Junqing Wei, ZhiHan Zhao, Fengting Luo, Kuibo Lan, Ruibing Chen,
Published: 21 December 2021
Abstract:
Recently, the coronavirus disease (COVID-19) pandemic caused by severe acute respiratory syndrome coronavirus 2 (SARS-CoV-2) has spread globally with major impact on public health. Novel methods that enable fast and efficient detection of the virus and the associated biomarkers, such as SARS-CoV-2 antibodies, may provide alterative opportunities for early diagnosis, disease status monitoring, and the development of vaccines. Here, we report the fabrication of a functionalized MoS2-field effect transistor (FET) for sensitive and quantitative detection of antibodies against SARS-CoV-2 spike protein receptor binding domain (S-RBD) in vaccinated serum specimens. The device was modified by SARS-CoV-2 S-RBD fusion protein on the surface and enabled rapid detection of SARS-CoV-2 antibodies. In addition, an on-chip calibration method was established for quantitative measurement. Furthermore, this method was applied to measure the levels of S-RBD antibodies in serum specimens from vaccinated donors. The devices showed no response to negative control samples from individuals who did not receive vaccination, suggesting the high specificity of this method. This study illustrated the successful fabrication of S-RBD functionalized MoS2-FET with potential clinical applications to facilitate vaccine development and efficacy evaluation.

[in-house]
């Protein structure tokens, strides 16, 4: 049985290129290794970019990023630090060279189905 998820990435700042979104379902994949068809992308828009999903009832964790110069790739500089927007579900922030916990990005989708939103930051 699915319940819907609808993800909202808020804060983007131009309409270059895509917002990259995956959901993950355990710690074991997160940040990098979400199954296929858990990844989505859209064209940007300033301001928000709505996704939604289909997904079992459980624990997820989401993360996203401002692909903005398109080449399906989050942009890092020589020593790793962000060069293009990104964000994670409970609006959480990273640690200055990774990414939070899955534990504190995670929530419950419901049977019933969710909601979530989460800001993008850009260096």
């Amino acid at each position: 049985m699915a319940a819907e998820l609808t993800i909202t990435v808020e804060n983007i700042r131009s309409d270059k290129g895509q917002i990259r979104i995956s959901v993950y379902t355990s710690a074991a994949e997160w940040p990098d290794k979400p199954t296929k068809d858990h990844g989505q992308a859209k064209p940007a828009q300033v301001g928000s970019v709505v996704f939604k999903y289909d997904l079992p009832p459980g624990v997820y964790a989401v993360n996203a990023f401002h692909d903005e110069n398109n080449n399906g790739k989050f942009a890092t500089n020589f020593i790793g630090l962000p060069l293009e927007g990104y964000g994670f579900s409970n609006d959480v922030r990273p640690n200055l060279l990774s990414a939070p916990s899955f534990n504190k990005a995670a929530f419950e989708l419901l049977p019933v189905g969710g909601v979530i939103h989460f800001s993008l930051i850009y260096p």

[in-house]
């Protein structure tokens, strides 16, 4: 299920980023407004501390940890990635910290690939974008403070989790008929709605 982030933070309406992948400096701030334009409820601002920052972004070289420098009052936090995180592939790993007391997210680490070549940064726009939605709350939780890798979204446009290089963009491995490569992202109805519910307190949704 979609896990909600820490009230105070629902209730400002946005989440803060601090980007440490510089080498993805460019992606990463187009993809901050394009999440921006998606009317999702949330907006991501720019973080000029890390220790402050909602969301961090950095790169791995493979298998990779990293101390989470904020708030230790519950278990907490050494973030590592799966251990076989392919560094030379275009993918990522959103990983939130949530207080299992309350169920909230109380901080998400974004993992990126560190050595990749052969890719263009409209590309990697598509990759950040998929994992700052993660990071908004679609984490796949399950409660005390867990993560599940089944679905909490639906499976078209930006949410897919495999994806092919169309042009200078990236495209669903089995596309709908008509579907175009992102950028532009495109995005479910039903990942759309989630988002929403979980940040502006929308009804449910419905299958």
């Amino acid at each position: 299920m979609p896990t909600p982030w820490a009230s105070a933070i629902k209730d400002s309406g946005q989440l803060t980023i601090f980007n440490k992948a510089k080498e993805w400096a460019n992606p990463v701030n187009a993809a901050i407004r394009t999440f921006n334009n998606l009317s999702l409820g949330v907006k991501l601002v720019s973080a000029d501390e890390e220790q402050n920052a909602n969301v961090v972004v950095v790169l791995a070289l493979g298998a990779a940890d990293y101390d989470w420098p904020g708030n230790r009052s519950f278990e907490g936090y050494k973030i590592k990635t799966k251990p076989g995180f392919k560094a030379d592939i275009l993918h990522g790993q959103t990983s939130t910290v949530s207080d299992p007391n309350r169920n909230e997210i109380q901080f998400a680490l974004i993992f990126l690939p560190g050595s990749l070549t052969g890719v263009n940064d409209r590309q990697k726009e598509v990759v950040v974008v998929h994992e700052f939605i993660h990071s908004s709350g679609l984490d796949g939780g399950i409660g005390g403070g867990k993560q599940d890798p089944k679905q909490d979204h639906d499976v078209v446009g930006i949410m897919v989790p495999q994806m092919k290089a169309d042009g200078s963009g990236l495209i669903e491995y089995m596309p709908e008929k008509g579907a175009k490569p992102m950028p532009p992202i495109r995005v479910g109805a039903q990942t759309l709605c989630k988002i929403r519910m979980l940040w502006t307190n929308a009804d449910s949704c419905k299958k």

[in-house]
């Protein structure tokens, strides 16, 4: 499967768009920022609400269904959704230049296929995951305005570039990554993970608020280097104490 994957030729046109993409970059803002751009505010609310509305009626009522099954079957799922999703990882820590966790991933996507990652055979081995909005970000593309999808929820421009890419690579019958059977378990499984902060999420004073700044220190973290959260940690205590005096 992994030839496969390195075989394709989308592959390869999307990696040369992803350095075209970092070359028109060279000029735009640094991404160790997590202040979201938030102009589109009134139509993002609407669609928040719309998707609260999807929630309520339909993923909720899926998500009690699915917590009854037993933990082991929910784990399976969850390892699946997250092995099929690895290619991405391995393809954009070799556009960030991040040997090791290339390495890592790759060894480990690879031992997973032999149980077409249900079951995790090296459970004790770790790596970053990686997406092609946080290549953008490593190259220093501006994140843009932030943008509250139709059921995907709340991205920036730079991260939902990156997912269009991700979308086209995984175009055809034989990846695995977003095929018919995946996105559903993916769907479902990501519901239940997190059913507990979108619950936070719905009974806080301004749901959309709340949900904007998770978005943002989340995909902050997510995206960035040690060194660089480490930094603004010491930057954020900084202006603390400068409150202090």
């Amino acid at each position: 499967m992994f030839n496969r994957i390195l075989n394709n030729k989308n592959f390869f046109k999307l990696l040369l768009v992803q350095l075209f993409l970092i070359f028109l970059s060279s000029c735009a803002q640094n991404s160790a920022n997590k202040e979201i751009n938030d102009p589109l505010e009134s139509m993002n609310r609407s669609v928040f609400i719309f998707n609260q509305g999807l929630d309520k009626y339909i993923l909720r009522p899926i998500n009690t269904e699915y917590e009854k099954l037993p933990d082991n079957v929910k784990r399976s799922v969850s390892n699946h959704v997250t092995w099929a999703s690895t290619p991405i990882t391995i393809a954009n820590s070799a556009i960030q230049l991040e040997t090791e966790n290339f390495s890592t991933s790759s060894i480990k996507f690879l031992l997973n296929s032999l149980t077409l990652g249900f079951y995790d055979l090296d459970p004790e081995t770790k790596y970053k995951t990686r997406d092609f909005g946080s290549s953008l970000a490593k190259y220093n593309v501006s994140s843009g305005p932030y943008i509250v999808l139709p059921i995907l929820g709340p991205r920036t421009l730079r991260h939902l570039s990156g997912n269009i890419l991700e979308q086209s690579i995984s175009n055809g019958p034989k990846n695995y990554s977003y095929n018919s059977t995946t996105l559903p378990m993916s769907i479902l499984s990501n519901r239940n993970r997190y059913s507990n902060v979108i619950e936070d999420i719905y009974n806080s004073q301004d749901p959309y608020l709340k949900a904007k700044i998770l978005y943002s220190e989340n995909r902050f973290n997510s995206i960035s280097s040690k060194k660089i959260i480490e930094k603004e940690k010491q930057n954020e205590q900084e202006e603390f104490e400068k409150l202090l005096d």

Paula Navarro-Carrera, Patricia Roces-Álvarez, Juan Carlos Ramos-Ramos, Dolores Montero, Itsaso Losantos, ,
Published: 13 December 2021
Access Microbiology, Volume 3; https://doi.org/10.1099/acmi.0.000279

Abstract: